Australian political scientists Paul ‘t Hart and Karen Tindall have also tried to make sense of this emergent western phenomenon in an April 2008 conference paper entitled Leadership by the famous: Celebrity as political capital (PDF).
‘t Hart and Tindall suggest that the worlds of celebrity and politics merge to produce forms of celebrity political leadership because of our anti-political political culture, in which political parties and politicians are neither trusted or respected. Quite simply, in democracies where the voting public don’t trust politics, politicians turn to famous people to help sell politics. It also occurs most where, in Neil Postman’s words, we are ‘amusing ourselves to death’ because ‘our society is shaped more by entertainment than by politics and is more enamored with celebrities than moved by leaders’.
‘t Hart and Tindall argue that, ‘the more endemic public disaffection with ‘politics as usual’, the bigger the political space for celebrity politics to take hold. Hence, in the US ‘they have great respect for and confidence in celebrities who enter the world of politics’, and ‘In the Philippines, Mexico and many other developing nations numerous showbiz figures have likewise made it into politics’. They also point out that, ‘Perhaps it is no coincidence that the case of the first ever porn star to be elected into parliament occurred in Italy, where trust in politics is persistently low’.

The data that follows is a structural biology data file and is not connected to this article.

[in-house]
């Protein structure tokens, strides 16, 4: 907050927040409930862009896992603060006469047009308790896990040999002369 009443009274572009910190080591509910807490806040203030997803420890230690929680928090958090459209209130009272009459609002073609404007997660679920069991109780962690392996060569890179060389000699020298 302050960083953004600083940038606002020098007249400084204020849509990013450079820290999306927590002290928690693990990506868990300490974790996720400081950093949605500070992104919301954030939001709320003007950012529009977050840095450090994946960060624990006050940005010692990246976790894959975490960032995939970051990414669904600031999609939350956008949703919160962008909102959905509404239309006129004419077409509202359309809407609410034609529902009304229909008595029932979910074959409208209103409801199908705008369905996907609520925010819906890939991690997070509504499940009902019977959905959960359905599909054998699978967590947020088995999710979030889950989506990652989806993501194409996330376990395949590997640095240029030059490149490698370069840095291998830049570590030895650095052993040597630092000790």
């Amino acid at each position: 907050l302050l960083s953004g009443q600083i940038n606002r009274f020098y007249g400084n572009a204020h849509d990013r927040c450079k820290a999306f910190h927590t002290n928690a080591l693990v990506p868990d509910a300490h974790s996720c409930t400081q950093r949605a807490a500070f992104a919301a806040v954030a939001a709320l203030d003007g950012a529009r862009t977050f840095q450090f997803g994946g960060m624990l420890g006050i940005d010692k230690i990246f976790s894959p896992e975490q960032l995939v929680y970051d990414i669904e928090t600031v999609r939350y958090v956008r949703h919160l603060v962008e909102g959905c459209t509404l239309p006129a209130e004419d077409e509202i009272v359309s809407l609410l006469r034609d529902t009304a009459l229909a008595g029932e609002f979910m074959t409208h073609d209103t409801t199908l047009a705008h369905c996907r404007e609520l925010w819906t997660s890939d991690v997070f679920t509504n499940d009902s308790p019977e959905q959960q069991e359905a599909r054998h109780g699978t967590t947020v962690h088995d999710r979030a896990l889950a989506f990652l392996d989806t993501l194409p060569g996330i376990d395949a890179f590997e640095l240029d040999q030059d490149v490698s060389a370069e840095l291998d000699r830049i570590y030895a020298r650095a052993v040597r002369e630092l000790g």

The use of celebrities is thus an attempt by party leaders to ‘play the safe, non-political card’ and incorporate the spirit of no-party politics into their appeal. ‘t Hart has predicted that this trend will only escalate: ‘I think we'll see much more of that as political parties get desperate to appeal to people who have turned off from politics. If you can bring stars, people may notice more than if you bring in a trade unionist or real estate developer.'’
Conclusion: a sign of weakness